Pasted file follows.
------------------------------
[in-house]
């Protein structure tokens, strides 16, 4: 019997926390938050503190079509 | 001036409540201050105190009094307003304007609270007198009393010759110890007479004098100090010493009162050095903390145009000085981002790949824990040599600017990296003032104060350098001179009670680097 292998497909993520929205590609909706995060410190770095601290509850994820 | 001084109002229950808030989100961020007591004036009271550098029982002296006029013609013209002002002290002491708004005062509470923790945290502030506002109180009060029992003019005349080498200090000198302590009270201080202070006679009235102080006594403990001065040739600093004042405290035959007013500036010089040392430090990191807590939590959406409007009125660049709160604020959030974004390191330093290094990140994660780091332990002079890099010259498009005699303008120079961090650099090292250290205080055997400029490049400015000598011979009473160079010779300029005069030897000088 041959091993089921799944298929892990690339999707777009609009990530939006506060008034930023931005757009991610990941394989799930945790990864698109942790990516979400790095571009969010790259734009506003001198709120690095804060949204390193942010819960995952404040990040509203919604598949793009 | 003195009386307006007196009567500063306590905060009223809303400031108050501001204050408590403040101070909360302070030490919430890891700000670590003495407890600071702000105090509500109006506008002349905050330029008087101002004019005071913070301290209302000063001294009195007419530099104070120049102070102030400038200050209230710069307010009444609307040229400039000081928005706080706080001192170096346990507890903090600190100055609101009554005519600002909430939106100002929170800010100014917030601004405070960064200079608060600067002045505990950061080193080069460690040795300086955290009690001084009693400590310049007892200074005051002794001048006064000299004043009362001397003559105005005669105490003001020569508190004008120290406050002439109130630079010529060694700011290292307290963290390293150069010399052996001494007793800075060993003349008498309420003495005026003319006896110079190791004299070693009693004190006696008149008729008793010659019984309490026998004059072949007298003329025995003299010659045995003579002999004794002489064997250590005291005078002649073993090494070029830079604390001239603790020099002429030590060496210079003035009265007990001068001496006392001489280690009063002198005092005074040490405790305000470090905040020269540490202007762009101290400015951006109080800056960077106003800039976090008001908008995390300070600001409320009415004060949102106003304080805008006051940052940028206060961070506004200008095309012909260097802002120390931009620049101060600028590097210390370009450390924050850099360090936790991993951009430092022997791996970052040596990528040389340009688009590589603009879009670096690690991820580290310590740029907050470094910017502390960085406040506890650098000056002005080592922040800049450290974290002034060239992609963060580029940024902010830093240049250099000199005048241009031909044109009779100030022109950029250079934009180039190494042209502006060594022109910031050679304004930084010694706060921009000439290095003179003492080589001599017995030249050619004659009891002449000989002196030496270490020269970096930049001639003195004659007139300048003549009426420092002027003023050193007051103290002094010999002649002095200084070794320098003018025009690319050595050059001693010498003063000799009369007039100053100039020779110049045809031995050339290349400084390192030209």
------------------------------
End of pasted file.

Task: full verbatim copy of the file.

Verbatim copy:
[in-house]
């Protein structure tokens, strides 16, 4: 019997926390938050503190079509 | 001036409540201050105190009094307003304007609270007198009393010759110890007479004098100090010493009162050095903390145009000085981002790949824990040599600017990296003032104060350098001179009670680097 292998497909993520929205590609909706995060410190770095601290509850994820 | 001084109002229950808030989100961020007591004036009271550098029982002296006029013609013209002002002290002491708004005062509470923790945290502030506002109180009060029992003019005349080498200090000198302590009270201080202070006679009235102080006594403990001065040739600093004042405290035959007013500036010089040392430090990191807590939590959406409007009125660049709160604020959030974004390191330093290094990140994660780091332990002079890099010259498009005699303008120079961090650099090292250290205080055997400029490049400015000598011979009473160079010779300029005069030897000088 041959091993089921799944298929892990690339999707777009609009990530939006506060008034930023931005757009991610990941394989799930945790990864698109942790990516979400790095571009969010790259734009506003001198709120690095804060949204390193942010819960995952404040990040509203919604598949793009 | 003195009386307006007196009567500063306590905060009223809303400031108050501001204050408590403040101070909360302070030490919430890891700000670590003495407890600071702000105090509500109006506008002349905050330029008087101002004019005071913070301290209302000063001294009195007419530099104070120049102070102030400038200050209230710069307010009444609307040229400039000081928005706080706080001192170096346990507890903090600190100055609101009554005519600002909430939106100002929170800010100014917030601004405070960064200079608060600067002045505990950061080193080069460690040795300086955290009690001084009693400590310049007892200074005051002794001048006064000299004043009362001397003559105005005669105490003001020569508190004008120290406050002439109130630079010529060694700011290292307290963290390293150069010399052996001494007793800075060993003349008498309420003495005026003319006896110079190791004299070693009693004190006696008149008729008793010659019984309490026998004059072949007298003329025995003299010659045995003579002999004794002489064997250590005291005078002649073993090494070029830079604390001239603790020099002429030590060496210079003035009265007990001068001496006392001489280690009063002198005092005074040490405790305000470090905040020269540490202007762009101290400015951006109080800056960077106003800039976090008001908008995390300070600001409320009415004060949102106003304080805008006051940052940028206060961070506004200008095309012909260097802002120390931009620049101060600028590097210390370009450390924050850099360090936790991993951009430092022997791996970052040596990528040389340009688009590589603009879009670096690690991820580290310590740029907050470094910017502390960085406040506890650098000056002005080592922040800049450290974290002034060239992609963060580029940024902010830093240049250099000199005048241009031909044109009779100030022109950029250079934009180039190494042209502006060594022109910031050679304004930084010694706060921009000439290095003179003492080589001599017995030249050619004659009891002449000989002196030496270490020269970096930049001639003195004659007139300048003549009426420092002027003023050193007051103290002094010999002649002095200084070794320098003018025009690319050595050059001693010498003063000799009369007039100053100039020779110049045809031995050339290349400084390192030209």